Continuing testing the Ryzen 5 3400G "processor with graphics", I decided to play Metro 2033 Redux, a highly graphically intensive game even to this day. I am playing it at 1280x720, and almost maximum detail settings. You can see in the video for the exact settings I am using.
For this video, I actually managed to overclock the system's RAM to 3000 MHz, with timings of 16-17-17-36, from the rated speed of 2400 MHz, at 14-16-16-31. I could possibly tighten up the timings, but I figured bandwidth was the most important thing right now (even though tighter timings can also help with GPU bandwidth), and decided to play it safe. Maybe I will try and tweak them a bit later. Anyway, I've gamed a bit on the 3400G with the 3000 MHz RAM and it seems stable.
The CPU cores are all locked to 3.7 GHz, manually. I did this to disable socket power limit of 65W, but didn't want to push the CPU too far. There may be a way to do this with Precision Boost (which is exposed in my Motherboard's bios for this processor, interestingly), but for now I used a manual multiplier setting to essentially allow the processor to draw as much power as it needs (mainly for the GPU).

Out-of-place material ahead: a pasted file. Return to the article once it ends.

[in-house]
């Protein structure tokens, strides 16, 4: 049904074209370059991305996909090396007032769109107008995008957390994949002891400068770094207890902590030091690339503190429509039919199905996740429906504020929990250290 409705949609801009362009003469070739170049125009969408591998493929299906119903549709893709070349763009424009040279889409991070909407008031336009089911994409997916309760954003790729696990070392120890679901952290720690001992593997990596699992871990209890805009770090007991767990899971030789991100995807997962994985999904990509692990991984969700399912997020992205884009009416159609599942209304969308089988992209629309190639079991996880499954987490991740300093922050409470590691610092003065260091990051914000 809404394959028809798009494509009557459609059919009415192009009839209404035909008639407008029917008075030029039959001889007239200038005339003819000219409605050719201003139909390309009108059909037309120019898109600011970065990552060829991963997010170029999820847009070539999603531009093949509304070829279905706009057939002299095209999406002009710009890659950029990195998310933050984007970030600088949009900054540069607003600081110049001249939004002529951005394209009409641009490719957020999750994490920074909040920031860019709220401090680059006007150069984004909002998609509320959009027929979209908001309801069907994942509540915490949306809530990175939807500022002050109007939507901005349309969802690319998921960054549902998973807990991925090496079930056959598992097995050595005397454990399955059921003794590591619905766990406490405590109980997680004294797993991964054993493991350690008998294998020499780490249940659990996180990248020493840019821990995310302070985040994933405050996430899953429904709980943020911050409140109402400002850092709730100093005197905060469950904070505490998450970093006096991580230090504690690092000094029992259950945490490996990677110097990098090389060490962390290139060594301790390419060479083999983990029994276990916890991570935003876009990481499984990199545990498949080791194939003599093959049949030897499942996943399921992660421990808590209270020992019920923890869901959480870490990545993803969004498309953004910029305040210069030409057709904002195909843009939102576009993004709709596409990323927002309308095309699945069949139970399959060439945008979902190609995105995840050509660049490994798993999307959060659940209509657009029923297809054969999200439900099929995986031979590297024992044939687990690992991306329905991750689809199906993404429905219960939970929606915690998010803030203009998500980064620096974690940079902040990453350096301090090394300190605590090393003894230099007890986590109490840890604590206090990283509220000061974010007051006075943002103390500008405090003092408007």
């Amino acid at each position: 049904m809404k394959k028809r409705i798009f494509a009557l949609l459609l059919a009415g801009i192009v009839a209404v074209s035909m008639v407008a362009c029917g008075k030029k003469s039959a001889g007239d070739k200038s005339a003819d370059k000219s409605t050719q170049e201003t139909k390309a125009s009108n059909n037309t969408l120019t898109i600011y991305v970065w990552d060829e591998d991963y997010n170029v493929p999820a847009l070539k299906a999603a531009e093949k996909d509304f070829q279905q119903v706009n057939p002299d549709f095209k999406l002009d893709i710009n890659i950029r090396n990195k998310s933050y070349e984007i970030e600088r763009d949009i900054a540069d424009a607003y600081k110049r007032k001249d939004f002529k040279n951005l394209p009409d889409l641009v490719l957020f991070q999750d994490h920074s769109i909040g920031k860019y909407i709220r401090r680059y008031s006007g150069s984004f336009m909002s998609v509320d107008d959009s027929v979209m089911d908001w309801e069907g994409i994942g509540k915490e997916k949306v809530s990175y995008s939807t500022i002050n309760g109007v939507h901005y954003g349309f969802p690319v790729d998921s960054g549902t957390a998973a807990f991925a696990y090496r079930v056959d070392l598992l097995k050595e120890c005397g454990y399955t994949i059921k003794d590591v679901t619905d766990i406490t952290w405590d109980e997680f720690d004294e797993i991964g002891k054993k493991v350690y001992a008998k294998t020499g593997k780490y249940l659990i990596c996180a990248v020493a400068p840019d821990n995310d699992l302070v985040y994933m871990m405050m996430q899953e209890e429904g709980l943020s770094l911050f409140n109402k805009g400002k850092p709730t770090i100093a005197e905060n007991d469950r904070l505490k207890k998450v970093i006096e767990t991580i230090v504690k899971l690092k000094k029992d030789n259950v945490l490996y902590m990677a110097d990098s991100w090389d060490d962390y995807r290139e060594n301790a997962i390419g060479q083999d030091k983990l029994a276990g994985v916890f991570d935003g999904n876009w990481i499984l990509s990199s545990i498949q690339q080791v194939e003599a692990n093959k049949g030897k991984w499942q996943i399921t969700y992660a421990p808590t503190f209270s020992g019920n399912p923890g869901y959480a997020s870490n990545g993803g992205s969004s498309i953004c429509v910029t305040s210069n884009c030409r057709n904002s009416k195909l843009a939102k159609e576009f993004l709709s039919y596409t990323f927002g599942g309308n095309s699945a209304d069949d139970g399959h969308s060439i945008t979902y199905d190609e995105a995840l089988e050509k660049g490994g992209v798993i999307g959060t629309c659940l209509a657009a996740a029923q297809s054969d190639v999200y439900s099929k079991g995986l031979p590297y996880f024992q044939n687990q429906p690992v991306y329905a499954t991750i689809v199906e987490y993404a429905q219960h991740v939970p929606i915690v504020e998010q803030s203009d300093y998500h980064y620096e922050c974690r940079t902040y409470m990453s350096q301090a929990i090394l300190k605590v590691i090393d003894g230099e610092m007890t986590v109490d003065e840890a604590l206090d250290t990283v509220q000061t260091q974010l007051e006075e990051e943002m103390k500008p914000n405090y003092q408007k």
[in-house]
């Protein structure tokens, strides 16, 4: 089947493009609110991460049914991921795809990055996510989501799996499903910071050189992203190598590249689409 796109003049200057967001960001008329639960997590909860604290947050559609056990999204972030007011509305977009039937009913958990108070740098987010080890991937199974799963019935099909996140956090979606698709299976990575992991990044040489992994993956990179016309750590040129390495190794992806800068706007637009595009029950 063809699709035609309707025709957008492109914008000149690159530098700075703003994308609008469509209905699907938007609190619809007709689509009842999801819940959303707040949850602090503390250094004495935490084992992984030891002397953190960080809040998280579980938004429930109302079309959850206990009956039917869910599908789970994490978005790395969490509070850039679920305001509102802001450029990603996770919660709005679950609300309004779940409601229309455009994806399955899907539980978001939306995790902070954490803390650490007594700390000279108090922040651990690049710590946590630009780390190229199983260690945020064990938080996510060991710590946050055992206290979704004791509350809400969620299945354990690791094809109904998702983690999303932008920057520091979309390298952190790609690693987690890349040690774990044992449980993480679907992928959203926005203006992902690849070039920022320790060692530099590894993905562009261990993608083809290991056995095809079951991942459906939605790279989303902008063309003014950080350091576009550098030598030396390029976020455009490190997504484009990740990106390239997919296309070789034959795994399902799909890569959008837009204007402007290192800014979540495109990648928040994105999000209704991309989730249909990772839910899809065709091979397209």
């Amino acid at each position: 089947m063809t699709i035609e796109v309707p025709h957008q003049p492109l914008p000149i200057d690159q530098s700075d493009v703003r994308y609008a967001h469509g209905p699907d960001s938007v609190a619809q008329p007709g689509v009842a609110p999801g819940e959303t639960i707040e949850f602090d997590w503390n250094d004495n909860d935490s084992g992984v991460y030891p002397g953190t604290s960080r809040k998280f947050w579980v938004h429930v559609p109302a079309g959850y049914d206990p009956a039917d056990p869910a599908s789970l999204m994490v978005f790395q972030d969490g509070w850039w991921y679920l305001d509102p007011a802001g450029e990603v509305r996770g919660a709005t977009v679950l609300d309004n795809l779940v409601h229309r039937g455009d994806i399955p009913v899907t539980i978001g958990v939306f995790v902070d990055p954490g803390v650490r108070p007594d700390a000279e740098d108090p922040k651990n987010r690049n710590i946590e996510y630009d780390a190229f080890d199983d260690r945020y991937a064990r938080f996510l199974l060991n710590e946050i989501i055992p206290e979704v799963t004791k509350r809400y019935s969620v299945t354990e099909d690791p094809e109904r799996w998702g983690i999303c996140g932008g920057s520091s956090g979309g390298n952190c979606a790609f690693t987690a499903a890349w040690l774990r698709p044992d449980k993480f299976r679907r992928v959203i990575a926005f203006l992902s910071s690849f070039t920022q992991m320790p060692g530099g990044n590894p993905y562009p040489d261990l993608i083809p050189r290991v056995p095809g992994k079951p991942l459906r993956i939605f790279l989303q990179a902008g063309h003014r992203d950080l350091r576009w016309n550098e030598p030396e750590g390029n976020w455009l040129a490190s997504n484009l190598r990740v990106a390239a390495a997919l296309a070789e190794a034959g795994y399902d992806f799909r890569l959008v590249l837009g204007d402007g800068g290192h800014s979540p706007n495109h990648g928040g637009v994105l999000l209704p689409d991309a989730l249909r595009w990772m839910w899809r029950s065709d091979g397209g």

Here's the video of Metro 2033 Redux on the Ryzen 5 3400G.
CPU temperature, and GPU utilisation, are missing from the On-Screen Display in this video. That is because I am using MSI Afterburner plugged into RTSS, instead of my usual method of using HardwareInfo64, and Afterburner apparently doesn't recognise this processor fully yet and those readings are missing or displaying eroneous numbers. That "derping" I mentioned in a previous post was actually to do with HWINFO64, and RTSS, not RTSS itself, or MSI Afterburner.